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Anthony Gooch, EU trade spokesman
The new proposals are in line with WTO rules
 real 28k

Monday, 9 October, 2000, 11:19 GMT 12:19 UK
EU ponders banana trade war proposal
Lorries loaded with bananas in Colombia
Latin American banana producers want better access to European markets
The European Commission has set out new proposals to end the damaging trade war with the United States over banana imports.

The US has imposed punitive tariffs worth $191m (130m) on a wide range of products manufactured in the European Union, and threatens to rotate the sanctions list to include industries like cashmere.

Sorting bananas on Jamaica
The EU's original set of trade rules favoured less competitive banana producers, especially in the Caribbean
More than a year ago, the World Trade Organisation (WTO) had ruled the EU import regime for bananas as illegal, saying it favoured Britain's and France's former colonies over Latin American producers.

The Commission says its new system is "non-discriminatory". EU finance ministers are now debating the scheme, before it can be put to the WTO.

Front of critics is crumbling

The US government has already indicated that it does not like the new proposal, but the united front presented by US and Latin American banana producers and distributors is crumbling.

Ecuador, the world's largest exporter of bananas, has accused the US of dragging out the conflict, while leading US fruit distributor Dole Food welcomed the EU proposal as well.

Both backed the original complaint against the European trade rules.

However, US Trade Representative Charlene Barshefsky still enjoys strong support from six other Latin American countries, Panama, Colombia, Costa Rica, Guatemala, Honduras and Nicaragua.

Fresh fruit seller Chiquita Brands is also critical of the EU draft proposal, and the company is an important contributor to the campaign coffers of both main political parties in the US.

First come, first served

The European Commission has proposed a transitional tariff quota system, that operates on a 'first come, first served' basis.
EU Agriculture Commissioner Franz Fischler
The EU's Agriculture Commissioner Franz Fischler proposes a "first come, first served" deal until 2006

Import licences would be granted to operators who can bring their bananas into the European market first.

This scheme would be phased out by 2006, to be replaced by a tariff-only system.

Most Latin American producers prefer a quota system that allocates them import licences based on their market share in the past, before the EU introduced rules that favoured its members' former colonies.

The carousel threat

The US government has now set a four-week deadline. If an agreement can not be reached by then, trade sanctions will be imposed on a new set of EU products.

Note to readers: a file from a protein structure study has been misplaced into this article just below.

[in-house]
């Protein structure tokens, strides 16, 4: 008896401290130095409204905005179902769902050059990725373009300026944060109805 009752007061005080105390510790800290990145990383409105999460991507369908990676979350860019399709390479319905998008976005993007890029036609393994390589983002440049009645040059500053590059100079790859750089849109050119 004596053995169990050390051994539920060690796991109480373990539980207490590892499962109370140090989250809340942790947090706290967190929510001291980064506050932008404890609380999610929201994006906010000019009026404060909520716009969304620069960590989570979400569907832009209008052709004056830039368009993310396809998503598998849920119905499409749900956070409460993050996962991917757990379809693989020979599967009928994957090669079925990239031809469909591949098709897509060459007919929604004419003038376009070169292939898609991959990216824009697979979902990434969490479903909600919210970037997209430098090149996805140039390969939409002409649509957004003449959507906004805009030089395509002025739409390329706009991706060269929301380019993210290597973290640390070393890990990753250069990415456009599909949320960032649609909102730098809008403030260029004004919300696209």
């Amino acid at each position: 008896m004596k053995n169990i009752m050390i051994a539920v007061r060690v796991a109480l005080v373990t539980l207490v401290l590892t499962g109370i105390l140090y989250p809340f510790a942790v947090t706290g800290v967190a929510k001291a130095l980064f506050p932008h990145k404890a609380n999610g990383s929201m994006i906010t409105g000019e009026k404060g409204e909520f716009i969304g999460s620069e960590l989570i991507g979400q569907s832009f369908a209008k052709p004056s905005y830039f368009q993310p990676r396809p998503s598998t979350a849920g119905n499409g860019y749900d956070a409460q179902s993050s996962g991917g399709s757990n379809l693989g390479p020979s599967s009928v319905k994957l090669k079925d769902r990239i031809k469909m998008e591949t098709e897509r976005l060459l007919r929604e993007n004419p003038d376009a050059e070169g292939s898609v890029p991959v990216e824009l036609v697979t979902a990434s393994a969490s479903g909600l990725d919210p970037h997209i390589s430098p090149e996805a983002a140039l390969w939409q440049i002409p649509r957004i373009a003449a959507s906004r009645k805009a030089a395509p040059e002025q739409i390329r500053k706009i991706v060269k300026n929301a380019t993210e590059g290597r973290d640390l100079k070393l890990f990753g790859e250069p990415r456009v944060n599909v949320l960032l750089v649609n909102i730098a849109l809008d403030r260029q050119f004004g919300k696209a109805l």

This so-called "carousel" of punitive tariffs was proposed by the US Congress, in an attempt to hurt as many EU industries as possible and force a resolution of the trade war.

One of the industries under threat is Scotland's cashmere industry. So far the industry has been spared, thanks to intense lobbying by the UK government, which has promised to argue the US case in the EU.

War over beef, export subsidies

Ending the banana war would be an important step towards resolving the increasingly bitter transatlantic row over trade.

The US government has imposed a second sanctions list worth $117m on EU goods, to punish it for blocking imports of hormone-treated beef.

The EU says such beef products could cause cancer, an objection that has been ruled baseless by the WTO's panel of scientists.

The EU, in turn, is currently pondering whether to impose its own sanctions on the US after the WTO ruled that certain tax breaks granted to large US companies violate world trade rules.

US firms that set up export subsidiaries in offshore tax havens, usually the Caribbean, saved an estimated $4.1bn a year.

A recent compromise proposal by the US administration was rejected by the European Commission.

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See also:

03 Oct 00 | Business
Online tax war looms
06 Oct 00 | Business
Ecuador turns on US in trade war
24 Aug 00 | Business
Brazil faces record WTO sanctions
28 Aug 00 | Business
US loses key world trade battle
25 Aug 00 | Business
US issues new cashmere warning
28 Jul 00 | Business
US bows to trade pressure
07 Jul 00 | Business
US-EU trade war set to escalate
28 Jun 00 | Business
Trade stalemate looms
18 May 99 | The Economy
WTO approves banana sanctions
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